From Past To Present: How 'Cruising The 70s' Can Help Society

Flag | © Ted Eytan/Flickr
Flag | © Ted Eytan/Flickr
Photo of Tori Chalmers
15 September 2016

The Edinburgh College of Art’s innovative queer history project is in full swing. After securing €1.19 million in funding from HERA, ‘Cruising The 70s’ launched on 15th July, 2016. The aim of this three-year project is to further research and unravel information from the past, as a means of shedding light on potential remedies to cure present pressing societal issues involving the European LGBTQ community.

‘Cruising the 70s’ is just one of 18 projects chosen especially by HERA out of a whopping 605 submissions for their ‘Uses of the Past’ scheme. With Dr Glyn Davis (School of Design) at the helm of this particular project, the outcome is sure to be one of significant substance. The research team involved in this LGBTQ project includes partner institutions and 19 associate partners spanning across Spain, Germany, Poland, and the United Kingdom. Professor Juan Suarez (University of Murica), Professor Andreas Krass (Humboldt University, Berlin), Dr Tomasz Basiuk (University of Warsaw), and Dr Fiona Anderson (Newcastle University) are the co-authors of the project proposal and Principal Investigators of the project itself.

The team has made it its mission to delve deeper than ever before into the myriad of queer archival materials across Europe from the 1970s. It is imperative to resurrect such materials, as they are in grave danger of being lost or pushed to the periphery. One of the primary aims is to question the use and value that encapsulates them. Additionally, the team wishes to decipher whether or not the findings can hold any significance for contemporary LGBTQ peoples.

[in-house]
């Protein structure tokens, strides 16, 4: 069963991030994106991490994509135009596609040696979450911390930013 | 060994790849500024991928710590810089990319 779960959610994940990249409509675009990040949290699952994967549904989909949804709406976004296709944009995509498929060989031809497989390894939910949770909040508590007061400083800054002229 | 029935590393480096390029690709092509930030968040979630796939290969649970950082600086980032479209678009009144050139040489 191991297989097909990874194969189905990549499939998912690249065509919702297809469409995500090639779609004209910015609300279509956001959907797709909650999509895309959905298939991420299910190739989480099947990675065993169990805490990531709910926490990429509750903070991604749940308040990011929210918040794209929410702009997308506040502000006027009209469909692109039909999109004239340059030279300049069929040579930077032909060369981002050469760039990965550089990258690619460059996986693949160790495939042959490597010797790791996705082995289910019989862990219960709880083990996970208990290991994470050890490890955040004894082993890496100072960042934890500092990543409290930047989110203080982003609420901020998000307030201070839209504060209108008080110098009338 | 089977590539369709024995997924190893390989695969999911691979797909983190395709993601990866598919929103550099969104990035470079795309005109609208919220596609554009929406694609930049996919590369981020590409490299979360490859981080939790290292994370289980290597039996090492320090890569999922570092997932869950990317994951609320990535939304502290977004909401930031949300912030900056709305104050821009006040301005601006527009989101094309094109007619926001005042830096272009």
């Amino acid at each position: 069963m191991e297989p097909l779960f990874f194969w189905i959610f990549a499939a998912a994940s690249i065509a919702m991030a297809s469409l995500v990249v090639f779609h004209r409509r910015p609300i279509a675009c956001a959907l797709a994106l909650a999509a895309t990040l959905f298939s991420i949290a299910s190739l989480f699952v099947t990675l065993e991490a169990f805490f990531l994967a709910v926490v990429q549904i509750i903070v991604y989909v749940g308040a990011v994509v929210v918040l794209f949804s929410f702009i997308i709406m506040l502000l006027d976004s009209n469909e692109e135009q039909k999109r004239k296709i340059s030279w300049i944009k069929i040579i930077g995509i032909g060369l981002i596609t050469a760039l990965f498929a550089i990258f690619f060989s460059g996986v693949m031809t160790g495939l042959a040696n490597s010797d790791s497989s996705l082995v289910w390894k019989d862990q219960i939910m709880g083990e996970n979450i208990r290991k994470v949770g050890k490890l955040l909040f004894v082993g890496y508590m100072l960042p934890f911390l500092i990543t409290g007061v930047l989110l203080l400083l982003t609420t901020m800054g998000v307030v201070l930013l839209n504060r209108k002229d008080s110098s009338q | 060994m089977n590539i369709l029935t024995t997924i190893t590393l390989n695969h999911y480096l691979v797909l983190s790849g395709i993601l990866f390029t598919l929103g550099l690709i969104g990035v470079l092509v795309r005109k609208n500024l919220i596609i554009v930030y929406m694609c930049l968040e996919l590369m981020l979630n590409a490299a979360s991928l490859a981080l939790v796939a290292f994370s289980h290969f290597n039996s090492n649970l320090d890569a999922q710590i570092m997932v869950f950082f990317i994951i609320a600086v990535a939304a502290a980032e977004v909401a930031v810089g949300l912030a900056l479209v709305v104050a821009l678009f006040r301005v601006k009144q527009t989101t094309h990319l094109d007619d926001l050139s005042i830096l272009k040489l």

Old Letters | ©

‘Cruising the 70s’ can be considered a commendable movement that understands the prevalence of digging up items from the past in order to positively impact the present. It is with this notion that the research team will address pressing cultural and societal issues revolving around the concept of identity, creativity, and cultural dynamics regarding LGBTQ members of society. In turn, issues of political legitimacy and integration will also be brought to fruition.

The unearthed materials will act as an invaluable tool — a tool which offers numerous ways to gain more clarity of queer politics and identity issues in the present and also future. Most importantly, through a lengthy exploration of past histories of persecution, discrimination, protests, and responses to HIV/Aids pandemics (to name a few), this project hopes to challenge and extinguish — whether verbal, physical, or mental — any homophobic societal tendencies across Europe. This innovative research has the ability to truly spark imperative discourses and transform previous knowledge involving queer history while presenting a positive contemporary reframing amongst European culture today.

During the course of this momentous three-year research project, ‘Cruising the 70s’ will display a series of sizeable conferences, exhibitions, symposia, and more intimate smaller-scale satellite events.

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